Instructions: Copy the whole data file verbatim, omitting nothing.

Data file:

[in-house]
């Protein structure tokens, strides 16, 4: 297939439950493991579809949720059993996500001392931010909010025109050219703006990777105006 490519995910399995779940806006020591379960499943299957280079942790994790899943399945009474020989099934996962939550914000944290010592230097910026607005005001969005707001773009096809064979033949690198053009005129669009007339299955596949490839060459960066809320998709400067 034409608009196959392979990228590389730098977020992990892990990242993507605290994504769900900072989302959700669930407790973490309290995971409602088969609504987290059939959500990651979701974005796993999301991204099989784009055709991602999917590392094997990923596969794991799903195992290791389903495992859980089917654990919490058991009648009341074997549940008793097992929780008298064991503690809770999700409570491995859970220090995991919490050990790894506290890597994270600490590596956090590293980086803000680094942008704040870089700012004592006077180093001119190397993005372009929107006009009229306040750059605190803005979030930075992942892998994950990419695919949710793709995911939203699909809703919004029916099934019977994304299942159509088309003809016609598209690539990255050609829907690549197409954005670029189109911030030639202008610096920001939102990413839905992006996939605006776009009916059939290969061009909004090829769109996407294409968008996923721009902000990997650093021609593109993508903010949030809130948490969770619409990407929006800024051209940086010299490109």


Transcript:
[in-house]
């Protein structure tokens, strides 16, 4: 297939439950493991579809949720059993996500001392931010909010025109050219703006990777105006 490519995910399995779940806006020591379960499943299957280079942790994790899943399945009474020989099934996962939550914000944290010592230097910026607005005001969005707001773009096809064979033949690198053009005129669009007339299955596949490839060459960066809320998709400067 034409608009196959392979990228590389730098977020992990892990990242993507605290994504769900900072989302959700669930407790973490309290995971409602088969609504987290059939959500990651979701974005796993999301991204099989784009055709991602999917590392094997990923596969794991799903195992290791389903495992859980089917654990919490058991009648009341074997549940008793097992929780008298064991503690809770999700409570491995859970220090995991919490050990790894506290890597994270600490590596956090590293980086803000680094942008704040870089700012004592006077180093001119190397993005372009929107006009009229306040750059605190803005979030930075992942892998994950990419695919949710793709995911939203699909809703919004029916099934019977994304299942159509088309003809016609598209690539990255050609829907690549197409954005670029189109911030030639202008610096920001939102990413839905992006996939605006776009009916059939290969061009909004090829769109996407294409968008996923721009902000990997650093021609593109993508903010949030809130948490969770619409990407929006800024051209940086010299490109």